The Story of Under Arrested…Sometime around 2008 I took up drums and cajoled some neighborhood buddies to burn off some steam in the garage “studio” (which allowed me to learn playing drums on the job). Several of us had performed little and some of us never played before, but we all enjoyed music so much that we took up sessions and began playing school benefits as Under Arrested (UA). During our first year we signed up to playing in front of 150+ crowds throwing caution to the wind. Somehow, we found the crowds were willing to look past our lack of tightness and perhaps liked the fact that we played songs that many wouldn’t expect; songs ranging from the 70’s to today. Over the years we’ve played at places like The Stardust, The Firestone, The Abbey, Will’s Pub and countless backyards, all in support of various benefits. Like any soul searching band we’ve worked through several bassists and band members, entered rehab, reentered society, reentered rehab, etc., etc., but true to this day we continue to play for the fun of it.  This serves us well as we wouldn’t expect anybody to pay for what we dish out. The band is made up of Dads in the Downtown Orlando community and known by many in the Jason Nation. The UA band members are Jack Walsh, Michael Herndon, Dr. Travis Van Dyke, Dave Canella and me- Joe B.
And now back to Jason…We all know that Jason appreciated all of what life had to offer and that certainly includes music. Jason could spatter off songs and artists as easily as he could quote and identify movies, sports facts, pop culture, historical facts and most any topical tidbit imaginable. Jason was always a great sounding board to us - offering up retro and fringe tunes for us to consider. On January 9 at Johnny's Other Side, UA is honored to carry on the tradition of “One on the Bar” for our friend Jason, Jennifer and all of the Jason Nation. Knowing Jason’s taste for music, I know he will be looking down, tilting a pint back and saying, damn JB you guys haven’t improved much but that’s a hell of a set list.”


Thursday, May 28, 2015

"Here's to you Jason"... by guest blogger, Kelly Olinger

A guest post from friend, former coworker and former fellow triathlete, Kelly Olinger...
Sean Stanton, Kelly Olinger and Jason at the St. Anthony's Triathlon in St. Pete
Hello Everyone!
I’m Kelly Olinger, your guest blogger for Jason’s birthday.  You may know me better as “That guy who wears a kilt to the events”.  It is an honor to be blogging to all of you on such a momentous occasion.  I have never blogged before (as you can probably tell) and even this has required Jennifer’s intervention on my behalf to get it posted.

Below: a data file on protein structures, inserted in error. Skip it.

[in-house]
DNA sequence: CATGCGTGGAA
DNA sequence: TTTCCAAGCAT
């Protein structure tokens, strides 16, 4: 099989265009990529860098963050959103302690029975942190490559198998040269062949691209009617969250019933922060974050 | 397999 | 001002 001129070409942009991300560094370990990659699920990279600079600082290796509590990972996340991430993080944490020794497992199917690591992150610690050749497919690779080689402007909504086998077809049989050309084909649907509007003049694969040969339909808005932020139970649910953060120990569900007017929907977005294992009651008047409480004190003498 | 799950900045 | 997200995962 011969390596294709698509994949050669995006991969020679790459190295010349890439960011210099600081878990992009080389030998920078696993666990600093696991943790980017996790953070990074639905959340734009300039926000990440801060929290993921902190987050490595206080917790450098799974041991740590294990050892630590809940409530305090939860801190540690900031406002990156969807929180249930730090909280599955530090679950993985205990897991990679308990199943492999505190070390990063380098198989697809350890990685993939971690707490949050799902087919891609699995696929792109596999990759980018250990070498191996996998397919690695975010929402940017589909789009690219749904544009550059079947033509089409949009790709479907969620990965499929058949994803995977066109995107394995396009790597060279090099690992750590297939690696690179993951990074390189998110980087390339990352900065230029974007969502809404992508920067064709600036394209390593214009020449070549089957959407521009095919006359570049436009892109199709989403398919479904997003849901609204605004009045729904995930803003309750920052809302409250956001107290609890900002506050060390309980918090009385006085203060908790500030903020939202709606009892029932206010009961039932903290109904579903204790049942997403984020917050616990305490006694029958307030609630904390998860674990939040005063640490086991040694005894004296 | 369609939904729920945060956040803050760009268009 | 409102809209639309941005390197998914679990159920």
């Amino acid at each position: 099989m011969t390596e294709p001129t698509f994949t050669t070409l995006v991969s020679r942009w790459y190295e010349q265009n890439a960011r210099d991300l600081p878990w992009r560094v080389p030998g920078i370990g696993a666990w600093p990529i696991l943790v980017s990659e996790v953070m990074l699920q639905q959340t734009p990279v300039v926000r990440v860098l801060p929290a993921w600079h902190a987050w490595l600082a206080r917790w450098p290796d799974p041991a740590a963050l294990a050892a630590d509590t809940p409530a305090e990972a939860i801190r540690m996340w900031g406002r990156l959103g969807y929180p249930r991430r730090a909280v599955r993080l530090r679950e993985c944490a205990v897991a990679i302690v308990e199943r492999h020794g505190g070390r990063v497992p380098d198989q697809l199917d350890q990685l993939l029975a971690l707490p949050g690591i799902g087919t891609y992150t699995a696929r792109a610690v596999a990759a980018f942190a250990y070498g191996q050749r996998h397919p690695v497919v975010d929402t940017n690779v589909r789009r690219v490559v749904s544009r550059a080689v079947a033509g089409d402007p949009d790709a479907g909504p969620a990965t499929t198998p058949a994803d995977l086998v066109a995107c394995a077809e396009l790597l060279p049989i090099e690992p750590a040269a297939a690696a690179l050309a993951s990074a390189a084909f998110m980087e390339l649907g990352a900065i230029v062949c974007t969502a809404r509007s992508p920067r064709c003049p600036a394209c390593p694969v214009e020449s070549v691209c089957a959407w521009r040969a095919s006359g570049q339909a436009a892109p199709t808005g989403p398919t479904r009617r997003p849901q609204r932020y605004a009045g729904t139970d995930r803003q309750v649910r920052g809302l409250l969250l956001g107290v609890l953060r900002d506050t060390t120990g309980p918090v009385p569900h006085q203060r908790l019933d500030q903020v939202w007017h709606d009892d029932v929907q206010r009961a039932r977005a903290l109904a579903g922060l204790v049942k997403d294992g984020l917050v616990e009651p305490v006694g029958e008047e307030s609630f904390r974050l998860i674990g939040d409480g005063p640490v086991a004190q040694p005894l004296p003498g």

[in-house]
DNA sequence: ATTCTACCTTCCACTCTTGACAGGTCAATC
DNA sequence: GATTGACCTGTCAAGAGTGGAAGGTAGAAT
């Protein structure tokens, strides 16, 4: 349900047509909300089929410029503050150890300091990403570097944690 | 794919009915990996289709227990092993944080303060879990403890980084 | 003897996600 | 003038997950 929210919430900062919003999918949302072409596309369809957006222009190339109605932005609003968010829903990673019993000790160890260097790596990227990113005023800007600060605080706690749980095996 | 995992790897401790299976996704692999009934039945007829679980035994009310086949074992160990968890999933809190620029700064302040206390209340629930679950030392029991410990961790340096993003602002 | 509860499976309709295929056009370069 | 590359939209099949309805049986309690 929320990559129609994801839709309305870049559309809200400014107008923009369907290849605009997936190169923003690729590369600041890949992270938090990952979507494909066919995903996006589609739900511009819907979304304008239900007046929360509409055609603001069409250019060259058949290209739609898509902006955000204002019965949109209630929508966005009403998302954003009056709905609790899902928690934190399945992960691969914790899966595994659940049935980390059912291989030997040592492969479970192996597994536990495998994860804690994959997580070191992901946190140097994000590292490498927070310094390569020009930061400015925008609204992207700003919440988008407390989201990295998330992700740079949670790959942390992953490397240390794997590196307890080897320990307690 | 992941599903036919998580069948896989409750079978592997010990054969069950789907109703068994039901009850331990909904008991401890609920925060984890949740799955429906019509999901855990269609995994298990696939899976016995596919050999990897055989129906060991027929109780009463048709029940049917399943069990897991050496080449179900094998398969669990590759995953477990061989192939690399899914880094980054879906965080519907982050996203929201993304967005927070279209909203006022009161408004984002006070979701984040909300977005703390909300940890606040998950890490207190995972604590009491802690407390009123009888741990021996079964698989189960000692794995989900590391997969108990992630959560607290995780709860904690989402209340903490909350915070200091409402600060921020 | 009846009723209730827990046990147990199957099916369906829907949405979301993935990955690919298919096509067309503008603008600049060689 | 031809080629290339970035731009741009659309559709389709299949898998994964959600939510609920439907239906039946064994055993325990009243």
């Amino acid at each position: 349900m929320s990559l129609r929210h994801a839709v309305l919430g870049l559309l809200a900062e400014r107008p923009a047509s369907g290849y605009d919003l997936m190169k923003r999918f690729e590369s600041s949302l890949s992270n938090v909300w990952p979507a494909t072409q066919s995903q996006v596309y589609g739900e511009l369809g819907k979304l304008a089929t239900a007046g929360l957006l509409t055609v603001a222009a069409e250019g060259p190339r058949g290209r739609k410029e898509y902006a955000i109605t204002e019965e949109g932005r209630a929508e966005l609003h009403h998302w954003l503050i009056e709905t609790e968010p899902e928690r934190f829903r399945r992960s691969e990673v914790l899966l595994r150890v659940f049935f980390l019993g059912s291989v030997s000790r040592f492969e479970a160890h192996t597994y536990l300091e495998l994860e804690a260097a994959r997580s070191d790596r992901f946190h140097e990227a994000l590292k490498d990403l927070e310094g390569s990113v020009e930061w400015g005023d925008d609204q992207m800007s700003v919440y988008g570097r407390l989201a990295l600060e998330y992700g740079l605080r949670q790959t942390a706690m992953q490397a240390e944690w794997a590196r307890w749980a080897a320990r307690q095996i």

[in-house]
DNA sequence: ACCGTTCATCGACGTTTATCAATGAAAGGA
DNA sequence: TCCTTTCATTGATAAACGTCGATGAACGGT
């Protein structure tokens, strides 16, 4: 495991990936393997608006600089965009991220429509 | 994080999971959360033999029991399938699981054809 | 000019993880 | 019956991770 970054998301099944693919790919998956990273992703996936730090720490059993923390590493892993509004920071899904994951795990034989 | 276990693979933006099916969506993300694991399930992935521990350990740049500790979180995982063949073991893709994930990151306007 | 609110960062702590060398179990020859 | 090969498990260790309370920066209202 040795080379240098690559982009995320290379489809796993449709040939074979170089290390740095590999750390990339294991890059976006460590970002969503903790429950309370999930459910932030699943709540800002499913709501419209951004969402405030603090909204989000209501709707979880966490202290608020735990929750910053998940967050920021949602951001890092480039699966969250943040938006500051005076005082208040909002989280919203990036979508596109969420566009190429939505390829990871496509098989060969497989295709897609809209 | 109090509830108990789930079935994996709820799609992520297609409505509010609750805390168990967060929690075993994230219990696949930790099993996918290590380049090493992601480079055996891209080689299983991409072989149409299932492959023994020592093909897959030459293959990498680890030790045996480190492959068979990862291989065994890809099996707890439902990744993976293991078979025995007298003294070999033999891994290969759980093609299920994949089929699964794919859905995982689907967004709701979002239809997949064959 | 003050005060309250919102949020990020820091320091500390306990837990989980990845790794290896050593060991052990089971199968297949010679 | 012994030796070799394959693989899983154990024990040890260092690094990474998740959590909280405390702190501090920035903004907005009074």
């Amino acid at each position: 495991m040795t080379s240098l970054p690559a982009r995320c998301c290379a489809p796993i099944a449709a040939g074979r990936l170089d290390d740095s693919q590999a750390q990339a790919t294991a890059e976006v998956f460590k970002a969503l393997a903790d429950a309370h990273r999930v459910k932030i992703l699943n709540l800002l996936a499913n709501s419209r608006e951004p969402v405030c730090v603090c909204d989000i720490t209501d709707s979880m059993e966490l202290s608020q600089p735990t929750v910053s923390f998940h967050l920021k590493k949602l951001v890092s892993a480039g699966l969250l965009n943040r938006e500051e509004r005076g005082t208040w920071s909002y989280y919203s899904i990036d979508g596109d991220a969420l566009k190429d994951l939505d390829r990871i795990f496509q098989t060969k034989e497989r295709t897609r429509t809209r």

Jason and I met while working together at Marriott Vacation Club in the mid-90’s.  As you all know from your own experience, it was very easy to get to know Jason and become fast friends.  While we met at work, our friendship soon extended outside the office to our joint effort to become triathletes.  Of course the tricky part was that neither of us had ANY experience with proper swimming or cycling techniques.  Of all the triathlon guides I read, NOT A SINGLE ONE recommended the dog paddle as an effective technique to compete.  As such we were both thrown into the deep end of the pool and taught ourselves how to swim properly, or at least close enough to it that we could survive a quarter mile in the open water.  With time, the quarter mile grew to a half mile, then a mile, and eventually for Jason - over two miles in his Ironman competition.  As with all aspects of his life, Jason pushed himself to be the best that he could be – as a Triathlete, Father, Husband, Coworker, or Friend. 

Morning swims were made more memorable with our not-so-healthy post swim breakfast at Bob Evans where we discussed work, life, and everything under the sun.  We also had great weekend rides through the hills of Clermont with John Rader, Sean Stanton, Scott Benke and Paul Lopes.  While we parted ways on the work front for a few years, it was great to work with Jason again at Hilton Grand Vacations starting in late 2011.  At Hilton, as at Marriott, he was respected by everyone he came into contact with for his intelligence, wit, friendship, and courage to say what needed to be said.  He continues to be missed by everyone at HGV and amongst all his friends and family as you well know.

So from all of that, I now have had the chance to work with Tony Terry and Jennifer to pull together one of Jason’s lifelong dreams – The Obscure Bar Tour.  I can’t think of a better way to honor his memory or his Birthday than this!  It was the often-talked about pub crawl that none of us ever quite had the time to organize.  I remember going to an Orlando Magic game with Jason and passing “Hoops” on Amelia Avenue and talking about the concept.  I’m sure quite a few of you were given the vision as well, and on this Saturday - May 30th - it will be brought to life.  I know Jason will be looking down on it all with a smile on his face, watching a dream of the past brought to life.  So whether you’re with us on the bus, or sitting at home in your living room, be sure to raise a glass in honor of our friend Jason on the evening of May 30th – I know I will!

Here’s to you Jason, and Happy Birthday!